Governments of low-income countries are constrained by a lack of resources. In fact, in 85% of low-income countries, essential psychotropic medications are not available (Becker & Kleinman, 2013); monies for mental health care are disproportionately lacking even though their associated burden is tremendous (WHO, 2004a). Wider horizontal approaches to global community health care have been successful in the management of childhood illness (Gwatkin, 2004) and can likewise be successful in general mental health care. Furthermore, the benefits of essential psychotropic medications can be greatly enhanced by adjunctive psychosocial treatments including population-based models of mental health care (Patel, Araya, et al., 2007; Patel, Flisher, et al., 2007).

In summary, the MHF program is making an impact from Bhutan to Berlin and from Botswana to Bulgaria. Its training process provides equitable access to first-responder interventions including mental health promotion, advocacy, monitoring and referral, and the implementation of community MHF training furthers the development and delivery of community-based care consistent with WHO’s recommendations for addressing global mental health needs. The population-based, transdisciplinary MHF training model provides countries with a workable human resource development strategy to effectively and equitably bridge the mental health need-care service gap, one country at a time.


Conflict of Interest and Funding Disclosure

The author reported no conflict of interest or funding contributions for the development of this manuscript.




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Dr. J. Scott Hinkle is the Director of Professional Development at NBCC-I. For further information on the MHF program, please contact Adriana Petrini at petrini@nbcc.org. The author appreciates editorial contributions from Laura Jones, Katherine Clark, Ryan Vale, Traci Collins, Allison Jones, and Keith Jones. A version of this article was originally presented at the World Mental Health Congress, August 28, 2013, Buenos Aires, Argentina (Spanish: “Facilitación de Salud Mental (MHF): Una Estrategia Comunal”). Correspondence can be addressed to J. Scott Hinkle, NBCC, 3 Terrace Way, Greensboro, NC 27403, hinkle@nbcc.org.

Integrating Left-Brain and Right-Brain: The Neuroscience of Effective Counseling

Thomas A. Field

Abstract: Based on emerging findings from neuroscience, the counseling professional can consider a different approach to research-informed practice, by integrating left- and right-brain processing in client care. This new model is commensurate with counseling’s historical lineage of valuing the counseling relationship as the core ingredient of effective counseling.

Keywords: counseling, neuroscience, evidence-based, effectiveness, right-hemisphere, intuition

During the past decade, the field of counseling has considered the notion of identifying effective counseling practices. In 2005, the American Counseling Association’s (ACA) Code of Ethics included a recommendation to use therapies that “have an empirical or scientific foundation” (C.6.e). The Journal of Counseling & Development introduced a new journal feature in 2007, entitled “Best Practices.” In 2009, the Council for the Accreditation of Counseling and Related Educational Programs (CACREP) modified their Standards for addiction counseling (I.3., p. 22), clinical mental health counseling (I.3., p. 34), and marriage, couple, and family counseling (I.3., p. 39) to require that the student “knows evidence-based treatments” (EBTs; p. 5). In the September 2012 edition of Counseling Today, Dr. Bradley Erford, the current ACA President, asserted the following in his monthly column:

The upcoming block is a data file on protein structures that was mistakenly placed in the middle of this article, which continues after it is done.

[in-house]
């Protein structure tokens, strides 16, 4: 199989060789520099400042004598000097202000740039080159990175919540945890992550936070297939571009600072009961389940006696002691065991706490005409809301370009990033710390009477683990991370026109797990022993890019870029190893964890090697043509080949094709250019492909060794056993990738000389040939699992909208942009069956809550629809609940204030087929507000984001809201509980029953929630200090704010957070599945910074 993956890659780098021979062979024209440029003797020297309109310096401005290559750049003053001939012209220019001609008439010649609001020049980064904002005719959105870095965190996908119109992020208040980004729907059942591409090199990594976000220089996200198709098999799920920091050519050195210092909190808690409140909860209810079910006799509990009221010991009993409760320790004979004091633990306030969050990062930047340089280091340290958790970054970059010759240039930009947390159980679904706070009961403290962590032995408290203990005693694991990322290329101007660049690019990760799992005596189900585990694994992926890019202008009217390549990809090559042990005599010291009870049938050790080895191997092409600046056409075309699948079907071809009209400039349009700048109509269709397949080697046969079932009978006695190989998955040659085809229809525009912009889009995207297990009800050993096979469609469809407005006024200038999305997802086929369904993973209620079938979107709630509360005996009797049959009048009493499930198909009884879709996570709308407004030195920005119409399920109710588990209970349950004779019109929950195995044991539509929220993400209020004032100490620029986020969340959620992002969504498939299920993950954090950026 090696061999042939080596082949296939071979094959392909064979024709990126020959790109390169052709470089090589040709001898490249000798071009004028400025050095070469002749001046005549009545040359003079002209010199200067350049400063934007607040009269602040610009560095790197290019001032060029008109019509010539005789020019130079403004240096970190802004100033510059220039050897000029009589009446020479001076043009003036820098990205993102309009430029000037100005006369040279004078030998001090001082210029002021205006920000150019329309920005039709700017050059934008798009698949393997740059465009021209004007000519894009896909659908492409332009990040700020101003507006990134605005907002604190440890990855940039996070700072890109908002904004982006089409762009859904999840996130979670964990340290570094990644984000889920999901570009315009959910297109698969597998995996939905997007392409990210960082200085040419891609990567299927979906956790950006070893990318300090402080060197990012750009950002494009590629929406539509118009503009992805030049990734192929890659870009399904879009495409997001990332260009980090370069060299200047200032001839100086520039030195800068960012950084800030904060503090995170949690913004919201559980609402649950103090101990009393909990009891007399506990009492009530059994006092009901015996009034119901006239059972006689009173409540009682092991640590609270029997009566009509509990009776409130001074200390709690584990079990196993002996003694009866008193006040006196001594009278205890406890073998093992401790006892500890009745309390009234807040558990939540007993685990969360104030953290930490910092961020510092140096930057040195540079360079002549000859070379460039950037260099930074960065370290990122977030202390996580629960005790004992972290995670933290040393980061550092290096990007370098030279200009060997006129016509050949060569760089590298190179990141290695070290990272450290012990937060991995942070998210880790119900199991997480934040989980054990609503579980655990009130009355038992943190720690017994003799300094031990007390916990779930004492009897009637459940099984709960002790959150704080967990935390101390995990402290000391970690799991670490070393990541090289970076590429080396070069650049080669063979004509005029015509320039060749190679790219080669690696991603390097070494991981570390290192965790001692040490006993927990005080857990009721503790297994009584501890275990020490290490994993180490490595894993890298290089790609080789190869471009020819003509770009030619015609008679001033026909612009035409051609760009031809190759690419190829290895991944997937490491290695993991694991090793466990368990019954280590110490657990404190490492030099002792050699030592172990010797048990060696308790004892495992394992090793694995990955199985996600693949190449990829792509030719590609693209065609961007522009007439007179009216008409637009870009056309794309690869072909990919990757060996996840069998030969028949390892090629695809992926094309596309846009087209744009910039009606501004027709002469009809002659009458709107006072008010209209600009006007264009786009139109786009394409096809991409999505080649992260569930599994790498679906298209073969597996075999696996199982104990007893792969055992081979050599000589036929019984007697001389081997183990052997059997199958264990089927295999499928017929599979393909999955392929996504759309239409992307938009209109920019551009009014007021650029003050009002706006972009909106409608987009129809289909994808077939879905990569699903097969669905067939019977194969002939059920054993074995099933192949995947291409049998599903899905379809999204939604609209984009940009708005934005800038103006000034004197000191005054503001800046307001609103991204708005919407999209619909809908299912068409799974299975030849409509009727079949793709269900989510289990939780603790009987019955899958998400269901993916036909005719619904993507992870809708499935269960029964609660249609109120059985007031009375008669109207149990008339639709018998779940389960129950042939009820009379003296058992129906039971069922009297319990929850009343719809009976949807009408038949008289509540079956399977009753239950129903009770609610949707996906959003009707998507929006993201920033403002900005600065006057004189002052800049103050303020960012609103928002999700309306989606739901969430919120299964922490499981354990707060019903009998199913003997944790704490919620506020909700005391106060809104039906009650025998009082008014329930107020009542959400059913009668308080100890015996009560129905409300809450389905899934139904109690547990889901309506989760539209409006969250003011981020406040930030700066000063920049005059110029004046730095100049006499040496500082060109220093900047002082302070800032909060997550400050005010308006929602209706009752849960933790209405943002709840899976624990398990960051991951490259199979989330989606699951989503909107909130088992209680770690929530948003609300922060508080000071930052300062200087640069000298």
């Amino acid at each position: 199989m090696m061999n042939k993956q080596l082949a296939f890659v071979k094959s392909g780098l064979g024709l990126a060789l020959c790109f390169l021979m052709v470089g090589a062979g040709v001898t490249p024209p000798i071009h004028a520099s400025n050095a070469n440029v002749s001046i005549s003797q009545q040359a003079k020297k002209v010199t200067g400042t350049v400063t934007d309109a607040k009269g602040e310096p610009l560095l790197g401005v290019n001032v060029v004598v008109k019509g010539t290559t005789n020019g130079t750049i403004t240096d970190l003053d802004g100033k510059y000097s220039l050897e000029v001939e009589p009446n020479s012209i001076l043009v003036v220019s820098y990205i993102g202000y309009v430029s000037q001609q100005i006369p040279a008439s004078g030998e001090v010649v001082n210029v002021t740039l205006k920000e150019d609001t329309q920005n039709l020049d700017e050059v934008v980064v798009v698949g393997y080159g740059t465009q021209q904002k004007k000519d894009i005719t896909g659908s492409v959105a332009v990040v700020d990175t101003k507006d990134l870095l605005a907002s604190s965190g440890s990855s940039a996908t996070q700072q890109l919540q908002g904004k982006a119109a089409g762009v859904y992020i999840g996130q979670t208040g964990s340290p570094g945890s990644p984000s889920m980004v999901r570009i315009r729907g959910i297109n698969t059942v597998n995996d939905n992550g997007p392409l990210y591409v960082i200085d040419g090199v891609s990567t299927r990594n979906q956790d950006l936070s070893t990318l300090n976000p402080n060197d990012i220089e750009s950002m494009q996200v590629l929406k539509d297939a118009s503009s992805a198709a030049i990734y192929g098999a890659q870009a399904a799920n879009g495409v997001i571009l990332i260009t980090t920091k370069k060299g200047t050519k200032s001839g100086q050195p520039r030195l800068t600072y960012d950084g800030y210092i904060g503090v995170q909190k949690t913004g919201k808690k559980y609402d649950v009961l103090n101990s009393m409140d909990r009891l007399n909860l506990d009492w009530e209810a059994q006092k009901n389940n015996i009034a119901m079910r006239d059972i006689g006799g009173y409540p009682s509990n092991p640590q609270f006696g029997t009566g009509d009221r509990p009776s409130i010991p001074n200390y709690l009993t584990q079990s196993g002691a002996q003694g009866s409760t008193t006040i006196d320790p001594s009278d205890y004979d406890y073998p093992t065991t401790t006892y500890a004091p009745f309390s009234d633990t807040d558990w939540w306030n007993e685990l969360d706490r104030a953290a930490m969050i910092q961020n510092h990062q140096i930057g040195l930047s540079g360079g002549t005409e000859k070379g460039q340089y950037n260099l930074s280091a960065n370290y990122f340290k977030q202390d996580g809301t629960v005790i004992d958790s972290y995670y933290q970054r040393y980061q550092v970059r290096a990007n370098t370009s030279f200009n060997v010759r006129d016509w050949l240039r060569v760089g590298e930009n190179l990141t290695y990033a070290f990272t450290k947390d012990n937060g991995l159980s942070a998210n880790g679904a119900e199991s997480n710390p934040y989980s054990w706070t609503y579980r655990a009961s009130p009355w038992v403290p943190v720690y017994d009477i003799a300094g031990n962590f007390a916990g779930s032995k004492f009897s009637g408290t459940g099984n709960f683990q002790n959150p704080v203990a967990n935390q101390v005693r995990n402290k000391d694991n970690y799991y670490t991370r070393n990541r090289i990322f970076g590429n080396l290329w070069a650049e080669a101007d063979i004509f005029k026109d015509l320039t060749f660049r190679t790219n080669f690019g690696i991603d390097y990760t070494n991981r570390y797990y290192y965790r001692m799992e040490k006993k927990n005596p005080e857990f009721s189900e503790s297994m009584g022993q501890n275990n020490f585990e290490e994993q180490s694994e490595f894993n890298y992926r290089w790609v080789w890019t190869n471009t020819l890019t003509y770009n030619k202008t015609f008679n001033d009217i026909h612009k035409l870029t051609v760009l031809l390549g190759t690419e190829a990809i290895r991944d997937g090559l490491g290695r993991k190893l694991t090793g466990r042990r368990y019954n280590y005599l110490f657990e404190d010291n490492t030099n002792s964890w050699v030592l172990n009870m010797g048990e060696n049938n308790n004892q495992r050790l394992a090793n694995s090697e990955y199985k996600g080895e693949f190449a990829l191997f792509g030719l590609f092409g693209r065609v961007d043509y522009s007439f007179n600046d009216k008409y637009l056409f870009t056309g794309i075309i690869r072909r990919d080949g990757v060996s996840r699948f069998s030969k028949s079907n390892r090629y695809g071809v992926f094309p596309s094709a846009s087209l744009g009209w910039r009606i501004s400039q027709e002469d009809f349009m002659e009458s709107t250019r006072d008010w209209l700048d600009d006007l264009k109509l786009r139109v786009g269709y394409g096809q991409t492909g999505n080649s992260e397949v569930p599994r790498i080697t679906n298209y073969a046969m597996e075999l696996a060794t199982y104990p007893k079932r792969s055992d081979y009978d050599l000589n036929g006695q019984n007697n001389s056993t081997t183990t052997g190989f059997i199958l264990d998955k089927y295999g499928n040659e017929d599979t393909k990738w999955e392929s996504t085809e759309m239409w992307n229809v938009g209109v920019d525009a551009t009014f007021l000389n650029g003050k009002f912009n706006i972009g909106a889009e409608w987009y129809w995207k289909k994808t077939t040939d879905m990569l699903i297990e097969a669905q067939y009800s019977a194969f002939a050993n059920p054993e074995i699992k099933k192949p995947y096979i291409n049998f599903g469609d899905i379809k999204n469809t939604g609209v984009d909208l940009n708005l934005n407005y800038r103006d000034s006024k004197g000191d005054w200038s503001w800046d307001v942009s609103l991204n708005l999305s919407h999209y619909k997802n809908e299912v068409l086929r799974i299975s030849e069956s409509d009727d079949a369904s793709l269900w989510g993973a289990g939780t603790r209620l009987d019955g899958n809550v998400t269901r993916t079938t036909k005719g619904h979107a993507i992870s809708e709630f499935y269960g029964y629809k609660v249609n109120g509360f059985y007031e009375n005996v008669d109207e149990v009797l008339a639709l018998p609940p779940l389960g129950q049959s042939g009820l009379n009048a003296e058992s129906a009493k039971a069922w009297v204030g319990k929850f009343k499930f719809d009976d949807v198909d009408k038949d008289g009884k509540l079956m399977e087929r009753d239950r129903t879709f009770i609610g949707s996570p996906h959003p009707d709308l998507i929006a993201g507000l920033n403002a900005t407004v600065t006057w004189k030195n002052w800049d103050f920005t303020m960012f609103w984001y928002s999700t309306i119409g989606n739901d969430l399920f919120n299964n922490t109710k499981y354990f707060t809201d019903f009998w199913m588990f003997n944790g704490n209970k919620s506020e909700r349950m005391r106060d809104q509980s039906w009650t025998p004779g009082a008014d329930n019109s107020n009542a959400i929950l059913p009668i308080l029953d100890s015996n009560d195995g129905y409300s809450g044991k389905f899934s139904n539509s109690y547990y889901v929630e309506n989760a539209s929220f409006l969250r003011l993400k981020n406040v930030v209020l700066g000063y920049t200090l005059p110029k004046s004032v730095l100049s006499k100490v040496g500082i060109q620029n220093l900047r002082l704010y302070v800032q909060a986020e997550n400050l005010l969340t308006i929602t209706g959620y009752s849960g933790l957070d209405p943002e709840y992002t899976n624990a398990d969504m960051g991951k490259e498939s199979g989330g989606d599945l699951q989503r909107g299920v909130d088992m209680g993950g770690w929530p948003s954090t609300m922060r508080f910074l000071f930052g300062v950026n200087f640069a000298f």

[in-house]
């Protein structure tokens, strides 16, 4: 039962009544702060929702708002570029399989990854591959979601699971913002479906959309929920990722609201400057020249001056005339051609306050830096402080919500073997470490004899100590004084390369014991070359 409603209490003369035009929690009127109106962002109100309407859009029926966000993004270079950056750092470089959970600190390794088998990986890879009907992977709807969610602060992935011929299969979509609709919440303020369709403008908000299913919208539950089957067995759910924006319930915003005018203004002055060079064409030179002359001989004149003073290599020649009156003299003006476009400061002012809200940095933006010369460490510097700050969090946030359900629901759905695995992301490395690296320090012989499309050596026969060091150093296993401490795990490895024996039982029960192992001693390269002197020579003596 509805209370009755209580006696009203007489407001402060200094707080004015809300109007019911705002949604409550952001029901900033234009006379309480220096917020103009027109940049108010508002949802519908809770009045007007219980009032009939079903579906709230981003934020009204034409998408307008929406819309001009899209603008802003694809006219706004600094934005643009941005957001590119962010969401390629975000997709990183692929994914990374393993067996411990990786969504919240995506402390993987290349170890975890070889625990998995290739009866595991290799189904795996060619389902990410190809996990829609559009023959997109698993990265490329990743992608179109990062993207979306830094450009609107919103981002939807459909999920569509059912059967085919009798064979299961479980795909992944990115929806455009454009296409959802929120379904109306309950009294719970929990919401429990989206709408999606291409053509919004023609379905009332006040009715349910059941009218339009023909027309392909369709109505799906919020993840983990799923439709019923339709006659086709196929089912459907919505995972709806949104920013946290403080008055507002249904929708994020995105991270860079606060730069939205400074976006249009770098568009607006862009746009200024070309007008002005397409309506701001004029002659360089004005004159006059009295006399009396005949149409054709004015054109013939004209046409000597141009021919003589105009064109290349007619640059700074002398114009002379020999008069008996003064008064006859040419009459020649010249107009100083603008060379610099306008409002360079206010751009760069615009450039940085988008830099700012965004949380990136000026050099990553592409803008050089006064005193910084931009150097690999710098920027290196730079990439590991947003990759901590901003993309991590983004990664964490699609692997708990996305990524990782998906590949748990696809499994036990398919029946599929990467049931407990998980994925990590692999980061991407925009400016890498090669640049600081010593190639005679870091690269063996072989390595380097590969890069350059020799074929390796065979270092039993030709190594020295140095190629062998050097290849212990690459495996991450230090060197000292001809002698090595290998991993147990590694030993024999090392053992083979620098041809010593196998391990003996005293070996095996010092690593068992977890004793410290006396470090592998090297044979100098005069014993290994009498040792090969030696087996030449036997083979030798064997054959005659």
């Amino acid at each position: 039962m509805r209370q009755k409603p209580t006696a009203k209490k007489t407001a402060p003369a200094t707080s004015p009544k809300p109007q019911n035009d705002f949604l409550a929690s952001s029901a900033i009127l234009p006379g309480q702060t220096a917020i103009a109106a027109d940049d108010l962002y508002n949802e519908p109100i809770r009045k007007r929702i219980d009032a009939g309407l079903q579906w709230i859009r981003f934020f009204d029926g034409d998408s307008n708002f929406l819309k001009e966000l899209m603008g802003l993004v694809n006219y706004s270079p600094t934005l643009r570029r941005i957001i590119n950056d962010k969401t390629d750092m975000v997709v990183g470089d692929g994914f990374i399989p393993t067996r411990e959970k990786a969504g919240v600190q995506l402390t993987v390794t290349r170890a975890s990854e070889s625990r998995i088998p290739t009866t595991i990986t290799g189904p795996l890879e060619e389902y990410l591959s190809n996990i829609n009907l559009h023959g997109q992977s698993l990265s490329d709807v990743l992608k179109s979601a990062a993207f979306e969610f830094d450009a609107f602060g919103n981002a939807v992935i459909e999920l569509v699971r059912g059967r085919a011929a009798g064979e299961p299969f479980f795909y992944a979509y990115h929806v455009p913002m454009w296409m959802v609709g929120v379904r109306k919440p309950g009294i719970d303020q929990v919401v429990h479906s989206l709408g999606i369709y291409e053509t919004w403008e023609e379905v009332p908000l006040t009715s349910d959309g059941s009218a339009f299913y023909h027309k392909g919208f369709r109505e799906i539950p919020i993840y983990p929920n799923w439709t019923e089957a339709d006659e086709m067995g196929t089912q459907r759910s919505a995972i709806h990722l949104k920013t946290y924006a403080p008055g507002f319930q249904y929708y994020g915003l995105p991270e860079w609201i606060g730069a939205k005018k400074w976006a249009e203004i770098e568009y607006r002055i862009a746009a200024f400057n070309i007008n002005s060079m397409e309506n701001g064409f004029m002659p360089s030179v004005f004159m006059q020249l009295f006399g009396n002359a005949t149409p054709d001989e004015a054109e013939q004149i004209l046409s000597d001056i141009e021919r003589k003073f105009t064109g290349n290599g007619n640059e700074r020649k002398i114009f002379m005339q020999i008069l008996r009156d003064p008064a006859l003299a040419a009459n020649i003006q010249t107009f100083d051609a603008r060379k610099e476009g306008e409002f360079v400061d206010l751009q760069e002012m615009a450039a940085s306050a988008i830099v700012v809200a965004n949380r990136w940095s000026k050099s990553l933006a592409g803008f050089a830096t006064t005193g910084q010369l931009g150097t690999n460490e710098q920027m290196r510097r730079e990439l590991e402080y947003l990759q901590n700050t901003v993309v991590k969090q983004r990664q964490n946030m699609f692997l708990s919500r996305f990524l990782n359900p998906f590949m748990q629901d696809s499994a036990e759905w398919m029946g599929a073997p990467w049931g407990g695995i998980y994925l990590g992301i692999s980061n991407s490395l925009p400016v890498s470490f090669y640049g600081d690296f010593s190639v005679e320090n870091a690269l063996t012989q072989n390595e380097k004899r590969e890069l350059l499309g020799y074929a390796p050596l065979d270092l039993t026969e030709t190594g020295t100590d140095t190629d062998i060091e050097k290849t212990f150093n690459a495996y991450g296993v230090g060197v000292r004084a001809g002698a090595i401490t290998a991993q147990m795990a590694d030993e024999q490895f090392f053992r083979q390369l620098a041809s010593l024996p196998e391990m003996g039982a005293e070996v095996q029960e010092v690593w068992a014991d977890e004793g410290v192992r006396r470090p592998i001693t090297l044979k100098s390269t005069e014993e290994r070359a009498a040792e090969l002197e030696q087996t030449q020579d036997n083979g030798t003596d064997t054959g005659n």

If professional counselors use the best available research-based approaches to help clients and students, then counselor effectiveness, client satisfaction and third-party insurer satisfaction all improve. When professional counselors provide effective services, it also helps our professional advocacy and lobbying efforts with federal, state, and local politicians and bureaucrats, and leads to more counseling jobs and higher pay scales.(p. 5)

Erford argues that counselors must use research to inform practice—the public, insurance companies, and clients demand it. Yet until recently, only one approach to research-informed practice has been available to the counseling profession—namely the EBT movement that originated in the field of psychology. Many techniques and theories exist outside of the EBT movement, in addition to other models for best practices such as the common factors movement (Duncan, Miller, Wampold, & Hubble, 2010). Counselors may feel confused about which model to follow. An approach to research-informed practice that is more commensurate with the counseling profession’s values and identity is the application of research evidence from neuroscience to inform counseling interventions.